P. Govindan Nair, C.J.
1. This is an appeal by the assessee against the order of the Board of Revenue imposing tax on the disputed turnover of Rs. 6,39,244.76 under the Central Sales Tax Act, 1956 (Act 74 of 1956), for the assessment year 1964-65. The Board purported to act on the principles laid down by the Supreme Court in Mod. Serajuddin v. State of Orissa  36 S.T.C. 136. In effect what it said was that there were two sales in the case, one by the appellant-assessee to the Calcutta buyer and the other by the Calcutta buyer with the foreign buyer. The Board of Revenue did not consider the nature of the sale by the assessee to the Calcutta buyer. The relevant part of the order of the Board of Revenue is in these terms :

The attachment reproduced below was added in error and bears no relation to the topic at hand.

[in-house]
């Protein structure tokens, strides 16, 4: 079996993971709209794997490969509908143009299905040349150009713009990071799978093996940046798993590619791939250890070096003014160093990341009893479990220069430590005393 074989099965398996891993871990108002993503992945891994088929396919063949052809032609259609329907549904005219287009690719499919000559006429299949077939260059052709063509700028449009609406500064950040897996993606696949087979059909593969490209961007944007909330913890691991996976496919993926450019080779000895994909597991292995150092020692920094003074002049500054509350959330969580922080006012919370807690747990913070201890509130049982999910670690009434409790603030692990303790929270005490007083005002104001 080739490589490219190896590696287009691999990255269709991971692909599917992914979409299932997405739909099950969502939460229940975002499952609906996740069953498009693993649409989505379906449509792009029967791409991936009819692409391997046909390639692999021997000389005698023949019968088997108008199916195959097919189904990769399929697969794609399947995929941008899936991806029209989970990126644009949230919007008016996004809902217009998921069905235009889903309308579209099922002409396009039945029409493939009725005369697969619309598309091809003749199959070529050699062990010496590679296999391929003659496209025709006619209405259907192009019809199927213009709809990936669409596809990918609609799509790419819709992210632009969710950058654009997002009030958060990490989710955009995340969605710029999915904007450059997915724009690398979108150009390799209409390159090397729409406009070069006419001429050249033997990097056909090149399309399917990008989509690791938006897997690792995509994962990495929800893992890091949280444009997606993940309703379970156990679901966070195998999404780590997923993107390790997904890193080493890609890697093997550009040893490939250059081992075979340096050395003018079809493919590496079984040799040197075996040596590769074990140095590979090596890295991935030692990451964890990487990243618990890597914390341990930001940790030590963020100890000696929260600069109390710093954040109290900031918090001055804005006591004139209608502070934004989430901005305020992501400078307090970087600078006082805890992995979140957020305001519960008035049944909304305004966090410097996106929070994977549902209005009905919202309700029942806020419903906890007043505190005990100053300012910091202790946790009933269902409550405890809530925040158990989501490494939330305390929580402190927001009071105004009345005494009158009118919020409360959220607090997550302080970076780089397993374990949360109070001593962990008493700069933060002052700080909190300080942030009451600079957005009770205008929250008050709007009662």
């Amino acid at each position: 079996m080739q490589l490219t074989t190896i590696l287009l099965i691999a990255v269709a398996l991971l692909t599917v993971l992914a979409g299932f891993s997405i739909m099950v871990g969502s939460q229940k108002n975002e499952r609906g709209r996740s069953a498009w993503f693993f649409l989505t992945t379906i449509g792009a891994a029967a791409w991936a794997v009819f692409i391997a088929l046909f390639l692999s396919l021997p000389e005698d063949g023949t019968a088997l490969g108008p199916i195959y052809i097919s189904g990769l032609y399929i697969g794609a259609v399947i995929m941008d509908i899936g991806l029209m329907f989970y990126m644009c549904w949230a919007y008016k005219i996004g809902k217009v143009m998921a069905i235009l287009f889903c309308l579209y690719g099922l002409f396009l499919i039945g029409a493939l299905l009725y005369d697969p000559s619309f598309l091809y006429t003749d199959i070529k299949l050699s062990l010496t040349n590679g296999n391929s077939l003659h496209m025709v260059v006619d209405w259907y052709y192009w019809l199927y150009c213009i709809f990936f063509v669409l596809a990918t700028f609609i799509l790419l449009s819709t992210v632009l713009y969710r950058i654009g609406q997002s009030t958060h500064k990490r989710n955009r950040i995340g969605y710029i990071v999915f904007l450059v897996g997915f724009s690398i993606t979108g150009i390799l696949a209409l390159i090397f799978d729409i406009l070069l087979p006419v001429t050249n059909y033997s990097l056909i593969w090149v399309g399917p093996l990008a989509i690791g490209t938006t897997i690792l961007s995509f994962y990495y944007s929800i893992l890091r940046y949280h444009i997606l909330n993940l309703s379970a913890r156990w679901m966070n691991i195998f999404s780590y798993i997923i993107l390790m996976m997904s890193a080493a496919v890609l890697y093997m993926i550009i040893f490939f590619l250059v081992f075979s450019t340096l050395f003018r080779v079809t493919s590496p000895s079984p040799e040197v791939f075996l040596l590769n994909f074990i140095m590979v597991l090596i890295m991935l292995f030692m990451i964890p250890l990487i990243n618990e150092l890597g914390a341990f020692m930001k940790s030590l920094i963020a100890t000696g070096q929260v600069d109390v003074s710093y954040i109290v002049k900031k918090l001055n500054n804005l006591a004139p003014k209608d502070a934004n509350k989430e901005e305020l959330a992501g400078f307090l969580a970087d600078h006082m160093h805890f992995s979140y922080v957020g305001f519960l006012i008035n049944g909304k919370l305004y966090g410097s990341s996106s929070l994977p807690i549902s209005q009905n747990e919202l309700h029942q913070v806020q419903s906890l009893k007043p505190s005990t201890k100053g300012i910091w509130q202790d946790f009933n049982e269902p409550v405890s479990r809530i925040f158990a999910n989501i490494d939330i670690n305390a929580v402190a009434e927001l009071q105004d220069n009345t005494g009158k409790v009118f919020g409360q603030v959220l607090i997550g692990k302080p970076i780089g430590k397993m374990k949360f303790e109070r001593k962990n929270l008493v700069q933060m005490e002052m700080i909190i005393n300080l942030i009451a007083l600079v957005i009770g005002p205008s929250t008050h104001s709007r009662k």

The contentions have been examined with reference to the connected records. The plea to defer the decision of the Board till the contemplated legislation by the Government of India took into shape cannot be accepted. Therefore, the Board has decided to dispose of the case on merits with reference to the law in force. The assessees had entered into contracts with M/s. Agents (India) Private Limited, Calcutta and M/s. Shyam Investment Corporation Private Limited, Calcutta. In pursuance to these contracts they placed the goods on board the ship and sent the bills of lading to the buyers at Calcutta through the bank for delivery against payment. The invoices for the sales were raised on the buyers in Calcutta. Admittedly, there was no contract between the assessees and the foreign buyers at Saigon. The contract for export of the goods was between the exporters at Calcutta and the importers at Saigon. The sale by the assessees to the exporters at Calcutta is a distinct one different from the export sales effected by the dealers at Calcutta. In Mod. Serajuddin v. State of Orissa  36 S.T.C. 136, the Supreme Court has held that the sale by a local dealer to an exporter in this country for export to a foreign importer is a local sale exigible to tax and not a sale in the cdurse of export. It further held that a mention of f. o. b. in the contract did not convert it into an f. o. b. contract with the foreign buyer. Though the authorised representative 'contended that the facts in this case are different from the facts in the case of Mod. Serajuddin1, decided by the Supreme Court, he did not say in what respect the facts are different. The facts in this case clearly go to show that the sales by the assessees are local sales exigible to tax.